39. Ke T, Wang Q, Shen J, et al. Molecular sieving of C2-C3 alkene from alkyne with tuned threshold pressure in robust layered metal–organic frameworks. Angew Chem Int Ed Engl 2020;59:12725-30.

40. Eddaoudi M, Kim J, Rosi N, et al. Systematic design of pore size and functionality in isoreticular MOFs and their application in methane storage. Science 2002;295:469-72.

41. Pei J, Wang J, Shao K, et al. Engineering microporous ethane-trapping metal–organic frameworks for boosting ethane/ethylene separation. J Mater Chem A 2020;8:3613-20.

42. Meng SS, Xu M, Guan H, et al. Anisotropic flexibility and rigidification in a TPE-based Zr-MOFs with scu topology. Nat Commun 2023;14:5347.

43. Lyu H, Chen OI, Hanikel N, et al. Carbon dioxide capture chemistry of amino acid functionalized metal–organic frameworks in humid flue gas. J Am Chem Soc 2022;144:2387-96.

44. Zulys A, Yulia F, Muhadzib N, Nasruddin. Biological metal–organic frameworks (Bio-MOFs) for CO2 capture. Ind Eng Chem Res 2021;60:37-51.

45. Binaeian E, Nabipour H, Ahmadi S, Rohani S. The green synthesis and applications of biological metal–organic frameworks for targeted drug delivery and tumor treatments. J Mater Chem B 2023;11:11426-59.

46. Si Y, Luo H, Zhang P, et al. CD-MOFs: from preparation to drug delivery and therapeutic application. Carbohydr Polym 2024;323:121424.

47. Wang L, Lv J, Ye Q, Luo Y, Wang G, Xie L. Nanoporous Cu(II)-adenine-based metal–organic frameworks for selective adsorption of C2H2 from C2H4 and CO2. ACS Appl Nano Mater 2023;6:22095-103.

48. Li T, Chen D, Sullivan JE, Kozlowski MT, Johnson JK, Rosi NL. Systematic modulation and enhancement of CO2:N2 selectivity and water stability in an isoreticular series of bio-MOF-11 analogues. Chem Sci 2013;4:1746-55.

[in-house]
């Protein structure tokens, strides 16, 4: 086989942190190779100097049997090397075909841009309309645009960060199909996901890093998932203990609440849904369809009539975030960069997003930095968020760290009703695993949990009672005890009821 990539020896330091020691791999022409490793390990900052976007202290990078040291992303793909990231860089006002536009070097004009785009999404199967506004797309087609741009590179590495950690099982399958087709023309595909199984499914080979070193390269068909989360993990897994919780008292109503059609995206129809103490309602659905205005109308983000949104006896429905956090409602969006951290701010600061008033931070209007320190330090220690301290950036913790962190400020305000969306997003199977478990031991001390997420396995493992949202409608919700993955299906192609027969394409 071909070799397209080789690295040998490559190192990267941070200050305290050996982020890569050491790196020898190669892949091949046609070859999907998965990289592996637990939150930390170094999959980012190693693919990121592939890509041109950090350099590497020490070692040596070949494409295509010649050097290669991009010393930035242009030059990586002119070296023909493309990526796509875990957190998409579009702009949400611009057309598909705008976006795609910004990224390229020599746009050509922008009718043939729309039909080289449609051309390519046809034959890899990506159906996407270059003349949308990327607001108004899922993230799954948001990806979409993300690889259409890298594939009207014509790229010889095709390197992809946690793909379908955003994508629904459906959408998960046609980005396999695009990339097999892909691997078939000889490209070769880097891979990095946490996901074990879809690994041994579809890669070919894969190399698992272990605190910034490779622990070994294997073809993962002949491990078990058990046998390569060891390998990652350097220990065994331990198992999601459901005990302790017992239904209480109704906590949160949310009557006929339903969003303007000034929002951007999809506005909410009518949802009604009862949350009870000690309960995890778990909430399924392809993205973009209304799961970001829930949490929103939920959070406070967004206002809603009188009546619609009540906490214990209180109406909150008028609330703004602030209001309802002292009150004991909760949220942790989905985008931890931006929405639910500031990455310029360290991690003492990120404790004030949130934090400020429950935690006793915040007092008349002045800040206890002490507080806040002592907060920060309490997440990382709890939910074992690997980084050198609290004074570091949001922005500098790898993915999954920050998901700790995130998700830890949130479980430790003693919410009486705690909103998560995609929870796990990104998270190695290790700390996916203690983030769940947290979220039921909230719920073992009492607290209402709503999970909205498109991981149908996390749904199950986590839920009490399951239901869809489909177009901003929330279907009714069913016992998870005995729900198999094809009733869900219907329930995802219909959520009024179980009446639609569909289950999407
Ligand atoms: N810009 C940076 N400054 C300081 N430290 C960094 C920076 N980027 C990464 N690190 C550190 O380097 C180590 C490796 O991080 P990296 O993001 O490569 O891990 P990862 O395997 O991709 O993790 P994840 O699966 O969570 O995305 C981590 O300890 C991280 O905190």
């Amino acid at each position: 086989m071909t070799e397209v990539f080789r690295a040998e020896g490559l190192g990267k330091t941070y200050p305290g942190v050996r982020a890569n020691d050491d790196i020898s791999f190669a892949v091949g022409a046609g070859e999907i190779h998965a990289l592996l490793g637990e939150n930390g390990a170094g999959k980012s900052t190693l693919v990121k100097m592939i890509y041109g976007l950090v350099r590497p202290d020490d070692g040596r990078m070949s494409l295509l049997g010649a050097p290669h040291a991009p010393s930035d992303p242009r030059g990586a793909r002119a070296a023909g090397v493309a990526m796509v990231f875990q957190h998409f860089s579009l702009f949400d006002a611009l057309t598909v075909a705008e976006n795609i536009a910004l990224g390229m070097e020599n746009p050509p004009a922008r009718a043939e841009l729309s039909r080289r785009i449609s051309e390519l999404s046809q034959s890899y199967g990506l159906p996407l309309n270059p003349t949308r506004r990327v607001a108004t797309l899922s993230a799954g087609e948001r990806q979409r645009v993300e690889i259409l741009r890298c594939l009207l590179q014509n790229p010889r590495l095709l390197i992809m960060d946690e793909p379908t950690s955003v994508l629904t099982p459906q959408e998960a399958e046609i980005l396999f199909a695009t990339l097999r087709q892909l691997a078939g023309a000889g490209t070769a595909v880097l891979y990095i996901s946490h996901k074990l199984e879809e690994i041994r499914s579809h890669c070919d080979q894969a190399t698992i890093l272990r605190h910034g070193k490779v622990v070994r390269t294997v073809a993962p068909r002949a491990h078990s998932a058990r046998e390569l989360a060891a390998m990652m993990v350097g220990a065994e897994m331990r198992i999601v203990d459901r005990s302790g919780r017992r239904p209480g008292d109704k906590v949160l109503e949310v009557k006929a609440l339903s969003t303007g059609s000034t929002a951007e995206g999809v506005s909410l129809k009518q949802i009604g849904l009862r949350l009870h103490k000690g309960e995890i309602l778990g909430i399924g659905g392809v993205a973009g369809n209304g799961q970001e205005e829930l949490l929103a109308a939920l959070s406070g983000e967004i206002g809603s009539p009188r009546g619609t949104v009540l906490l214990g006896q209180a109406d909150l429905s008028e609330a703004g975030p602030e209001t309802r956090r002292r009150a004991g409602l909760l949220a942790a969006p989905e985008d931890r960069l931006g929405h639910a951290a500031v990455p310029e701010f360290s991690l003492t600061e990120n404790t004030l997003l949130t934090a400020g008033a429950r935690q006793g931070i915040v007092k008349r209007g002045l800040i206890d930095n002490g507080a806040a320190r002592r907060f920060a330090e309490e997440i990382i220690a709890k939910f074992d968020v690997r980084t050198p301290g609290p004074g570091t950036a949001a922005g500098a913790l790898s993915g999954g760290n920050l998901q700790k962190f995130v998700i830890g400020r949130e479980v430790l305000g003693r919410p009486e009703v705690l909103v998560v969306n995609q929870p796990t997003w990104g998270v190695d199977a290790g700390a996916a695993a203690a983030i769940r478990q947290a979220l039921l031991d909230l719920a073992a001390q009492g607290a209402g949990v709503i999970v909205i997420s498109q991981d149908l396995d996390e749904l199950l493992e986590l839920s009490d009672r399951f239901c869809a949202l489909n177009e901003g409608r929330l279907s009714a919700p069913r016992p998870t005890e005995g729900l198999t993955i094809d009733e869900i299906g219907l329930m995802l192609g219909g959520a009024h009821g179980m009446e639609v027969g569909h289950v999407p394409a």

49. Pérez-Yáñez S, Beobide G, Castillo O, et al. Open-framework copper adeninate compounds with three-dimensional microchannels tailored by aliphatic monocarboxylic acids. Inorg Chem 2011;50:5330-2.

50. Pérez-yáñez S, Beobide G, Castillo O, et al. Gas adsorption properties and selectivity in CuII/adeninato/carboxylato metal–biomolecule frameworks. Eur J Inorg Chem 2012;2012:5921-33.

51. Li H, Bonduris H, Zhang X, et al. A microporous metal–organic framework with basic sites for efficient C2H2/CO2 separation. J Solid State Chem 2020;284:121209.

52. Song C, Zheng F, Liu Y, et al. Spatial distribution of nitrogen binding sites in metal–organic frameworks for selective ethane adsorption and one-step ethylene purification. Angew Chem Int Ed Engl 2023;62:e202313855.

53. Chen OIF, Liu CH, Wang K, et al. Water-enhanced direct air capture of carbon dioxide in metal–organic frameworks. J Am Chem Soc 2024;146:2835-44.

54. Liu X, Kirlikovali KO, Chen Z, et al. Small molecules, big effects: tuning adsorption and catalytic properties of metal–organic frameworks. Chem Mater 2021;33:1444-54.

55. Xie Y, Shi Y, Cui H, Lin R, Chen B. Efficient separation of propylene from propane in an ultramicroporous cyanide-based compound with open metal sites. Small Struct 2022;3:2100125.

56. Yang SQ, Sun FZ, Krishna R, et al. Propane-trapping ultramicroporous metal–organic framework in the low-pressure area toward the purification of propylene. ACS Appl Mater Interfaces 2021;13:35990-6.

57. Peng Y, Wang T, Jin C, et al. A robust heterometallic ultramicroporous MOF with ultrahigh selectivity for propyne/propylene separation. J Mater Chem A 2021;9:2850-6.

58. Gao J, Cai Y, Qian X, et al. A microporous hydrogen-bonded organic framework for the efficient capture and purification of propylene. Angew Chem Int Ed Engl 2021;60:20400-6.